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Chris Blocker

Literary snobbery and other thoughts by Chris Blocker

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Robertson Davies
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The Instructions

The Instructions - Adam Levin

Over the years I've learned that I have a great fondness for postmodernist leanings in literature. I've also learned that this fondness only goes so far. Stories which implement postmodernist techniques favor strongly with me; however, experiments of wordplay where the story, if there ever was one, gets lost grate on my nerves. Before I even opened the book I was expecting such a grating reaction with The Instructions. And when I started that first chapter, I knew this novel was going to be a huge test of my patience. One thousand and thirty pages of wordplay and witticisms. But, I'll admit, from the beginning it was more tolerable than your average Postmodernist novel. I didn't love it, but I knew I'd be able to make it through. But I really liked the story. And it only got better. And before long I came to appreciate these implausible ten-year old kids and their ridiculous speech. The story was far-fetched, but in an intriguing and fun way. Then, in those final three hundred pages, I didn't want to put it down.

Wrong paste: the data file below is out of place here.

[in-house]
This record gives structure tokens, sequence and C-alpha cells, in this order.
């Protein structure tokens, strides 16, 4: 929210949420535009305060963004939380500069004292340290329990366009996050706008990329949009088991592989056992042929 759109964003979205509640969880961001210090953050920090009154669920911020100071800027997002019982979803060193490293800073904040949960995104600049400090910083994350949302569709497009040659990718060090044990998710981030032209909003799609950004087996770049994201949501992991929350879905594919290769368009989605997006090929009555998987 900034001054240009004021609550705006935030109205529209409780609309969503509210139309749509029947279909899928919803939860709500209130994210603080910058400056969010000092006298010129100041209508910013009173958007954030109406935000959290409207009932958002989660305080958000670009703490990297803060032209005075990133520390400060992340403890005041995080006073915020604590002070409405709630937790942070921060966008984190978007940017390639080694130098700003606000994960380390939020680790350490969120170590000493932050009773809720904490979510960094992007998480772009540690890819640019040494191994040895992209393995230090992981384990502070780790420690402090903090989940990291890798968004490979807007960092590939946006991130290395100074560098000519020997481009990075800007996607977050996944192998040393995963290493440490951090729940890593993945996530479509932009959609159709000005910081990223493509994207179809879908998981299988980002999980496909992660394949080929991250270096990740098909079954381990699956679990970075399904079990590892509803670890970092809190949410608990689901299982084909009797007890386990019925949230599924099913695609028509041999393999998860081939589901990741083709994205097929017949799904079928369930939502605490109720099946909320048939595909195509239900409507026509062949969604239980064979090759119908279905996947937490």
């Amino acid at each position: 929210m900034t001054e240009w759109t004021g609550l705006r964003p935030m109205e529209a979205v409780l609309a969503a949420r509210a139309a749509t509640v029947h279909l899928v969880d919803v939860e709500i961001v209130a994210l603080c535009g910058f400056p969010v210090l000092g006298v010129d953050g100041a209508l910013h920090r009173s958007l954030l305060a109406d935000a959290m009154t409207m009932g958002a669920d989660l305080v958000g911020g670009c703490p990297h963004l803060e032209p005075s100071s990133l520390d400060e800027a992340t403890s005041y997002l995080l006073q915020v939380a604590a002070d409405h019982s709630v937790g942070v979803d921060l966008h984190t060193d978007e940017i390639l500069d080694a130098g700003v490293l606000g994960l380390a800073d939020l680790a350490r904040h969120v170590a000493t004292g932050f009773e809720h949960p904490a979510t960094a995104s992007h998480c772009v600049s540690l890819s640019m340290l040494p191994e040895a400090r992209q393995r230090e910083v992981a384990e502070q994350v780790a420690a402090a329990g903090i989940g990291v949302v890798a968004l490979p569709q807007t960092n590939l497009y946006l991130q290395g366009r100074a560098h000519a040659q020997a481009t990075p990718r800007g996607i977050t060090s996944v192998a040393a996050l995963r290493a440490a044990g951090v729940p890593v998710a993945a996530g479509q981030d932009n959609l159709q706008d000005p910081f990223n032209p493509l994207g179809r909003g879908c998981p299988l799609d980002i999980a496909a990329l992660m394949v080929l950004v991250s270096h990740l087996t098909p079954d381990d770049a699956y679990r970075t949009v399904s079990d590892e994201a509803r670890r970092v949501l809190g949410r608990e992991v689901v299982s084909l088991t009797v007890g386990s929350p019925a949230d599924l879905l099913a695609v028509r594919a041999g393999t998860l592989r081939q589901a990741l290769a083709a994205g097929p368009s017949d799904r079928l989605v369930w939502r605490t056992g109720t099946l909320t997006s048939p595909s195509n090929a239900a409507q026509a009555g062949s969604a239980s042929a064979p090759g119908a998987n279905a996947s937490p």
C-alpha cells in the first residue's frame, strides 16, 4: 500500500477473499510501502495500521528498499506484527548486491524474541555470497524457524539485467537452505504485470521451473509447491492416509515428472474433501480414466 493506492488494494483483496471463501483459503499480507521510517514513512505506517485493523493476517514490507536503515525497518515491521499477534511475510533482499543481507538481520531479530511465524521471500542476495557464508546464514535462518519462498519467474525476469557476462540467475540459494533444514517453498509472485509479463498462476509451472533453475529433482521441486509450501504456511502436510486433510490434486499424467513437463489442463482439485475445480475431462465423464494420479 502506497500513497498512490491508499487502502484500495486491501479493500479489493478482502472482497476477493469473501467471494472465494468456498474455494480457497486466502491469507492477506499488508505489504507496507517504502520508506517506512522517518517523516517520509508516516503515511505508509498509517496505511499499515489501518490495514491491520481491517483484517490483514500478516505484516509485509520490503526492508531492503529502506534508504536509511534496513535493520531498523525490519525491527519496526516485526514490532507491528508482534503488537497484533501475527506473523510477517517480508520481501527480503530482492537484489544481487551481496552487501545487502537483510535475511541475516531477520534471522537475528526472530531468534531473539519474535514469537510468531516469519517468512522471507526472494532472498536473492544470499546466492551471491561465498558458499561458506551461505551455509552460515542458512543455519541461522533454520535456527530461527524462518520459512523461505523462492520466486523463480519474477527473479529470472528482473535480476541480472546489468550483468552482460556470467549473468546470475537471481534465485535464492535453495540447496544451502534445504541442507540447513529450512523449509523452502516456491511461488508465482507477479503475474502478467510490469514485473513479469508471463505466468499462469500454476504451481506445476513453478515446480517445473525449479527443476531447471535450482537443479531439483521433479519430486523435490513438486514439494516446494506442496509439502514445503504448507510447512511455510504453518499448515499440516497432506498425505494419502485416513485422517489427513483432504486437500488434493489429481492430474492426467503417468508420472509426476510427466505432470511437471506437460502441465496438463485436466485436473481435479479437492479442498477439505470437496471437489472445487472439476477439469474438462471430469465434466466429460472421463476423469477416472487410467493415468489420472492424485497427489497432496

I don't believe that The Instructions is for everyone. I know people who would hate it and why waste my time trying to convince them? But I also know there are people like myself who probably wouldn't give it a try if it weren't for those insisting they read it (people like Joseph Michael Owens). Had it not been for such insistence, I doubt I ever would've really given this tome more than a passing glance. But for all the heavy-laden postmodern books I've read, this has got to be my favorite. And what's interesting is that while it feels long, it doesn't feel that long. In fact, compared to a book such as The Crying of Lot 49, a novel 1/5 the size, The Instructions felt short.

So that's what I think of the book, but aside from my personal feelings I have to say this is quite an impressive work. Developing such an extensive novel while maintaining such a myriad of characters, layers, and richness of words is a feat to be marveled. It is the kind of work that I myself as a writer cannot understand how it was put together by another human. Adam Levin must either be a highly-functioning man with ADHD, a massive coffee and/or other stimulant user, or a robot gone haywire. Damn, some days I wish I was a robot.